Brain-eating amoeba suspected in Nebraska child’s death, officials say


A child has died from a suspected infection with Naegleria fowleri – or brain-eating amoeba – in Nebraska, health officials said Wednesday. If confirmed, it would be the first known death from it in the state

Douglas County Health Director Dr. Lindsay Huse said Thursday that the child had gone swimming in the Elkhorn River on August 8 and began showing symptoms five days later. The Health Department had initially said in a statement Wednesday that the child had gone swimming Sunday.

The Centers for Disease Control and Prevention is conducting further tests to confirm if the infection was indeed brain-eating amoeba. 

Huse acknowledged that, despite the rarity of infections, there is a “risk” of exposure in the county’s freshwater sources. She said it’s possible other people who were swimming in the area where the child was could have also been exposed to the amoeba without being infected. 

“This was just a very unfortunate incident,” Huse said. 

Naegleria fowleri
Naegleria fowleri – or brain-eating amoeba – is suspected in the death of a child in Nebraska, health officials say. 

/ Getty Images


The amoeba – which causes primary amebic meningoencephalitis – is present in many freshwater sources and it can infect people when water containing the organism enters the body through the nose and reaches the brain, typically while swimming or diving, according to the Douglas County Health Department. However, a person cannot be infected while drinking contaminated water, and it does not spread person-to-person. 

Symptoms, which include vomiting, headaches, nausea and fever, usually occur within 1 to 12 days following an infection. It may progress into a stiff neck, seizures and other neurological symptoms.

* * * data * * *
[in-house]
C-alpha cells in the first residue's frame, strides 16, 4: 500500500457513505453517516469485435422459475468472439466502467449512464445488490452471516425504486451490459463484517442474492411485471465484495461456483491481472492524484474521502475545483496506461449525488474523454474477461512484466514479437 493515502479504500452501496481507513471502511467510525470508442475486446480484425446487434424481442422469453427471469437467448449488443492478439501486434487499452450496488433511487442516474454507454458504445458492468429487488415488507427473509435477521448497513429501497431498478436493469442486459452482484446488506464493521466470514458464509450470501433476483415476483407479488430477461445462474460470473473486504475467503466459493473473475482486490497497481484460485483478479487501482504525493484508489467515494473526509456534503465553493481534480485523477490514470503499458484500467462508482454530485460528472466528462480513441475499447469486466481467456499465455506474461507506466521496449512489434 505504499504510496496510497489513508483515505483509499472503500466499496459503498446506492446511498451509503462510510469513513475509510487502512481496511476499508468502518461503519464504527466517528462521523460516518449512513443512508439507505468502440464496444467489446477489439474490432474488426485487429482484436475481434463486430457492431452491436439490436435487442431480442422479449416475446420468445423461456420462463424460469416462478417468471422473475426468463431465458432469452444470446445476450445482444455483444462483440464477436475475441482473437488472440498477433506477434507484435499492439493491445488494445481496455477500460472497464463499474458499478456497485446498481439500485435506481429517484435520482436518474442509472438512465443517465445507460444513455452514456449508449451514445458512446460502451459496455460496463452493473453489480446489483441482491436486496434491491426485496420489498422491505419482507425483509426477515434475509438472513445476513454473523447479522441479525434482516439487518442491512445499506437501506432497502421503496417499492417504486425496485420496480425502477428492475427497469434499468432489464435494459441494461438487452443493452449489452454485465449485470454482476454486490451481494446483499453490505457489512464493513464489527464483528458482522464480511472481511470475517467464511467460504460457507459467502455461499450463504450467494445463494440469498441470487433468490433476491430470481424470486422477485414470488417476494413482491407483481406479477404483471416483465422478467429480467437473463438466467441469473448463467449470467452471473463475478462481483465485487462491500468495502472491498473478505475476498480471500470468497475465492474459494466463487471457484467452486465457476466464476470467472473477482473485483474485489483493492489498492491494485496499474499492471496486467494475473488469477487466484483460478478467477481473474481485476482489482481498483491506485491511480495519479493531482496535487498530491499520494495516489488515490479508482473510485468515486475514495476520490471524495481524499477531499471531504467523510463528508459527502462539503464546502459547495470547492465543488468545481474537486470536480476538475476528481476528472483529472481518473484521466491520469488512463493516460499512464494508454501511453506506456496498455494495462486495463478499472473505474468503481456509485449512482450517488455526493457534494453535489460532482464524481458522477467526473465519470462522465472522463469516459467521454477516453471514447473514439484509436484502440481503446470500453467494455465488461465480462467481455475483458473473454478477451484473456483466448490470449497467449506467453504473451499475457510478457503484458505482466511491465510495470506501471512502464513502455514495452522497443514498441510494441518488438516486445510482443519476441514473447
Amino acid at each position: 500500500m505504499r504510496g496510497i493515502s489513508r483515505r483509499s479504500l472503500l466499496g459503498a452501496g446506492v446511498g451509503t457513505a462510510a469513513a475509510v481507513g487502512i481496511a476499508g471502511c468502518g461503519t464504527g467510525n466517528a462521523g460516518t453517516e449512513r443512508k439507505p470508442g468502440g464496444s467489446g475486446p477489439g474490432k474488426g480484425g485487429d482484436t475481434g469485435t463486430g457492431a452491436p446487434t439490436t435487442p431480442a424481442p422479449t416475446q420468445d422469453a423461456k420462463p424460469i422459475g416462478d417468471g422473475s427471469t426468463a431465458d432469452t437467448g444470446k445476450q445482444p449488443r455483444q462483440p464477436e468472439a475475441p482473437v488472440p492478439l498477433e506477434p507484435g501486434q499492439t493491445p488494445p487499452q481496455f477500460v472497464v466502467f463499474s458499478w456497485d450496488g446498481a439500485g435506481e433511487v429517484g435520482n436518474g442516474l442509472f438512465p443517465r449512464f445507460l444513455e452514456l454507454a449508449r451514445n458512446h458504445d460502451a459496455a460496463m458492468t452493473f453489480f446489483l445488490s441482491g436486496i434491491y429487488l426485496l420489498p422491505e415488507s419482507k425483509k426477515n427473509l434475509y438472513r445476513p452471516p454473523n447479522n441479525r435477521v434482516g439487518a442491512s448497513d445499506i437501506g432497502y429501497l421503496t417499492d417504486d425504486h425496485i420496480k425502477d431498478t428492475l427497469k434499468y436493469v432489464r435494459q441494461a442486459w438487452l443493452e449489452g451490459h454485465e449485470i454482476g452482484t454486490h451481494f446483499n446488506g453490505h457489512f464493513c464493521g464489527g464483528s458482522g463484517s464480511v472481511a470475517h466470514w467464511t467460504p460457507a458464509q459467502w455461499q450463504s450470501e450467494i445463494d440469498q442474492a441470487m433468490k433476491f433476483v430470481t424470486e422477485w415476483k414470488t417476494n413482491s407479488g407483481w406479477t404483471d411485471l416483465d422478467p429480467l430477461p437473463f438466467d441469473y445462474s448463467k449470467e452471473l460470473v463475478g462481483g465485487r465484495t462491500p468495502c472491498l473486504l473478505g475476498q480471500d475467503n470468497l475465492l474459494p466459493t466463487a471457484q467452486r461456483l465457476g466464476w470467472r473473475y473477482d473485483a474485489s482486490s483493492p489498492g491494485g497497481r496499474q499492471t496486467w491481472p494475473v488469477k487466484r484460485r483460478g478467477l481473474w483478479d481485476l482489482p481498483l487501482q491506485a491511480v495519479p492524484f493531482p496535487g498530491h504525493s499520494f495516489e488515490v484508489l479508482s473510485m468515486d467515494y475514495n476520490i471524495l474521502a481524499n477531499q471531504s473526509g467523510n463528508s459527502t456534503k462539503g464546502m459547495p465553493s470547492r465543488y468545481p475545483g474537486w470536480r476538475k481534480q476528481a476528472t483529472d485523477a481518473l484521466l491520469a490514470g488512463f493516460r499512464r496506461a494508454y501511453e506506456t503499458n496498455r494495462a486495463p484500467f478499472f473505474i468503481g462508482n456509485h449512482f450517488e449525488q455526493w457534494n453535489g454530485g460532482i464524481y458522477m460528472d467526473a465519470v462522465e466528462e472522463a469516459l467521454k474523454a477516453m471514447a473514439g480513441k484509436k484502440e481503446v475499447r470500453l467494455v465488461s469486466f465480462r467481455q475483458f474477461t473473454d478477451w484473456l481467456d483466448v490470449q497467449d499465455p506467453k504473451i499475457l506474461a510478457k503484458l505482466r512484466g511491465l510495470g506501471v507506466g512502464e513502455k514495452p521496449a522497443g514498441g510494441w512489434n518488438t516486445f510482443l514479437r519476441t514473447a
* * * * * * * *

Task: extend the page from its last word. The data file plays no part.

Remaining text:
Nebraska epidemiologist Dr. Matthew Donahue said that while millions of recreational water exposures happen each year, anywhere from zero to eight Naegleria fowleri infections are identified annually. 

“Infections typically occur later in the summer, in warmer water with slower flow, in July, August and September. Cases are more frequently identified in southern states but more recently have been identified farther north. Limiting the opportunities for freshwater to get into the nose are the best ways to reduce the risk of infection,” Donahue said in a statement. 

Last month, a Missouri man contracted primary amebic meningoencephalitis while swimming in an Iowa lake. Huse said that incident and the Nebraska case were “not related,” but noted that she has seen a trend of more cases popping up in more northern states. 

“We haven’t necessarily seen it this far north before,” Huse said. “This is, of course, the first case that we’ve identified here in Nebraska. And that’s really due to the fact that our regions are becoming warmer, we’re having drought conditions more frequently. And this organism really loves heat and moisture. So as things warm up, the water warms up and water levels drop because of drought, you see that this organism is a lot happier and more typically grows in these situations.”

Throughout the summer, cases of brain-eating amoeba have been identified in other states. A Florida teen was hospitalized after the rare brain-eating amoeba got in his nose and infected him. 



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